Director: Goro Miyazaki Writer: Tetsuro Sayama and others
91mins Studio Ghibli Animation
Though famed for their fantastical creations, Japanese animators Studio Ghibli have also displayed a unique ability across their 28 year history, for placing the viewer in a particular time and place in modern history within their productions. Be that World War One in Porco Rosso, or the end of the Second World War in Grave of the Fireflies, they depict a world we know so well, yet enriching it with fantasy elements and the enchantment for which they have become so well renowned. Their latest picture From Up On Poppy Hill is no different, this time taking us back to Japan in 1964, ahead of the forthcoming Tokyo Olympic Games.
In director Goro Miyazaki’s (son of co-founder Hayao) sophomore Ghibli endeavour, we begin in Yokohama, following student Umi (Sarah Bolger) as she cares for her family while her mother is away. Struggling to overcome the untimely death of her father in the Korean War, she soon starts to rediscover some meaning to her life, when she meets the anarchic and enigmatic Shun (Anton Yelchin). Focusing primarily on saving the latter’s clubhouse from the wrecking ball, the pair develop feelings for one another – although the situation grows somewhat untenable when some unexpected information is brought to light.
With a voice cast also consisting of the likes of Christina Hendricks, Jamie Lee Curtis and Bruce Dern, From Up On Poppy Hill provides a rich, political and social context to proceedings, and though the core of this story is a romantic tale, the setting adds more poignancy and substance to the narrative. Such context enhances the realism of the piece, as although this is as magical as one may expect, by placing this tale in real circumstances, it makes it seem all the more naturalistic. Such a sentiment only heightens the emotional aspects of the picture too, because the more we believe in this tale, the more invested we are. It’s certainly an easy backdrop to associate with, what with a big city gearing itself up for such a prestigious sporting occasion, and the political implications such an event can arouse. Somewhat familiar, isn’t it?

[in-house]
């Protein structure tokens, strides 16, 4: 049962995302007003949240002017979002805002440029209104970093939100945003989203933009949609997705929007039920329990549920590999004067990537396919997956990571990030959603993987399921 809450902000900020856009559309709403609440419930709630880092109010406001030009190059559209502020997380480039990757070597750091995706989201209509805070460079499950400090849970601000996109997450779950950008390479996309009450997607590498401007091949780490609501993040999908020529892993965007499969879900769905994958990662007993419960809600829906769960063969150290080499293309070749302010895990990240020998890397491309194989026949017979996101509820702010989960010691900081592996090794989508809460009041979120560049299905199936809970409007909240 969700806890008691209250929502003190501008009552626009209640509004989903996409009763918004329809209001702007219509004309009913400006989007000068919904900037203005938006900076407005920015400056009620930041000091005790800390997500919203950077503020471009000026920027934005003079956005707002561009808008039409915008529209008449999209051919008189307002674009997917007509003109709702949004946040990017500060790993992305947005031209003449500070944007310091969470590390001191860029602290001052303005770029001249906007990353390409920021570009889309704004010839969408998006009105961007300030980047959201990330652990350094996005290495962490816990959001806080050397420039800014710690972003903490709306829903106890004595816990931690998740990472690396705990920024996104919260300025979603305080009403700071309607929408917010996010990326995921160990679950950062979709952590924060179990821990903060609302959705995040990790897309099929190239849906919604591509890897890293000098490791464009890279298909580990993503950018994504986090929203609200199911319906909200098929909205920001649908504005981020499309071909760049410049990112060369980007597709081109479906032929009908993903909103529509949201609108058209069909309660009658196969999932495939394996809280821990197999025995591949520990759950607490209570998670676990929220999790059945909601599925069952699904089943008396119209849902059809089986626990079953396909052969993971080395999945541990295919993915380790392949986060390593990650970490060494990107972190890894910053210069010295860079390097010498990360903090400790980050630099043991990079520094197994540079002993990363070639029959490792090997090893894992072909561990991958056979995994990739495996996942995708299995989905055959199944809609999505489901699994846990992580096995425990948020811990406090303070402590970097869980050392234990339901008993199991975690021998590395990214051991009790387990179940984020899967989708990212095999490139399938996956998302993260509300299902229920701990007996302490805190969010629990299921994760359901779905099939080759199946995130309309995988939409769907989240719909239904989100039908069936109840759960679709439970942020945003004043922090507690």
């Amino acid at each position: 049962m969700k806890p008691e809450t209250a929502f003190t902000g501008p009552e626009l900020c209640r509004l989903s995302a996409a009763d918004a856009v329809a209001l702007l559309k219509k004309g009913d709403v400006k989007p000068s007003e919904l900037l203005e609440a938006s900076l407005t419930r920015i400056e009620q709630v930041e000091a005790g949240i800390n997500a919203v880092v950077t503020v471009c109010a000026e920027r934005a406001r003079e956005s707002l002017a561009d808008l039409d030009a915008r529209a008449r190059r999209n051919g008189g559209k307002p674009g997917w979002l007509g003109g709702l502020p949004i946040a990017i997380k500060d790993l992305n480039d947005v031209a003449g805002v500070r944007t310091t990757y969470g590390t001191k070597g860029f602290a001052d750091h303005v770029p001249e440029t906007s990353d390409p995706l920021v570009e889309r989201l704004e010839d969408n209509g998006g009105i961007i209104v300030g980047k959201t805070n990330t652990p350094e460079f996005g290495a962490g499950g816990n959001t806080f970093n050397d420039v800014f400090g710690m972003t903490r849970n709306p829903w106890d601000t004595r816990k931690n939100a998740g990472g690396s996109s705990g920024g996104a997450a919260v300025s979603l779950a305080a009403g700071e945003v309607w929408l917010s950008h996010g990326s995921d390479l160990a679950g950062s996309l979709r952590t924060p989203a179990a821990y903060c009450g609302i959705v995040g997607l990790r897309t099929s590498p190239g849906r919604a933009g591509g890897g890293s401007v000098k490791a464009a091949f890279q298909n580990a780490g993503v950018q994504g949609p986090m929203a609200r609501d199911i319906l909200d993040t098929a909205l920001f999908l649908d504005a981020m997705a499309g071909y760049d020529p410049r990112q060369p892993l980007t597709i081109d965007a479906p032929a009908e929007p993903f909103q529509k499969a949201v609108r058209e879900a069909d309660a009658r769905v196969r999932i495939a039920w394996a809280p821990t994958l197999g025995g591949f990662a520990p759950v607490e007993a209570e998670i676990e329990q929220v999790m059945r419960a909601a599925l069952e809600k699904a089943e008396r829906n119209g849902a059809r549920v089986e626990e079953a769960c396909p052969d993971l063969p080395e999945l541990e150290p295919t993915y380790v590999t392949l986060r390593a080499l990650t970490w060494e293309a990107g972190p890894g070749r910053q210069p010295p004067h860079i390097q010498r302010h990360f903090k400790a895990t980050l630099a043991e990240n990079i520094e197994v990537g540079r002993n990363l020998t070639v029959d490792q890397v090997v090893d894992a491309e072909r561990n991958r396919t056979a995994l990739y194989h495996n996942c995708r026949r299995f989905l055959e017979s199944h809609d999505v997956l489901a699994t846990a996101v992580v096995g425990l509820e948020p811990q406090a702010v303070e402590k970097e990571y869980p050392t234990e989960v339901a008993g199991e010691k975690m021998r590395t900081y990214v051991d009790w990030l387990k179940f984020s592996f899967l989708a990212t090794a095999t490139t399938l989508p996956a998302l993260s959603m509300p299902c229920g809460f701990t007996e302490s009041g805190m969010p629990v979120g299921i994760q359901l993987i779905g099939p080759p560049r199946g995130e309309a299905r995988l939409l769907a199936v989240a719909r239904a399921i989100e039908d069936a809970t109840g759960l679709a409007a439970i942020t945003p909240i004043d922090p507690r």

In the meantime, the animation is about as good as Ghibli have been able to boast, with beautiful scenery complementing the story. The varying, picturesque images of the clouds and vibrantly colourful skies form an alluring backdrop, adding to the romanticism of the piece. In a typical Ghibli manner, every single mundane task appears magical and bewitching, as even the scene where the family sit down to eat breakfast has an air of enchantment around it. Such scenes are embellished with a typically witty script, as a feature that carries several dryly humorous one-liners.
Though not quite reaching the heights of some of the classic Ghibli productions, this remains an improvement on their most recent title Arrietty, in that this has more originality to the story as a bewitching piece that tells a touching and heartfelt tale, and one that is masterfully dealt with. With a plethora of twists and turns, at one point Shun remarks, “this is like a cheap melodrama”: and though the narrative may indicate such a notion, Miyazaki does an almighty job to ensure this not be the case, as the themes are dealt with delicately and triumphantly. But then again, it’s Studio Ghibli: could we really have expected anything less? SP
FROM UP ON POPPY HILL IS ON DVD/BLU AND WILL BE POPULAR WITH THE ANNOUNCEMENT OF DIRECTOR AND ANIMATION LEGEND HAYAO MIYAZAKI.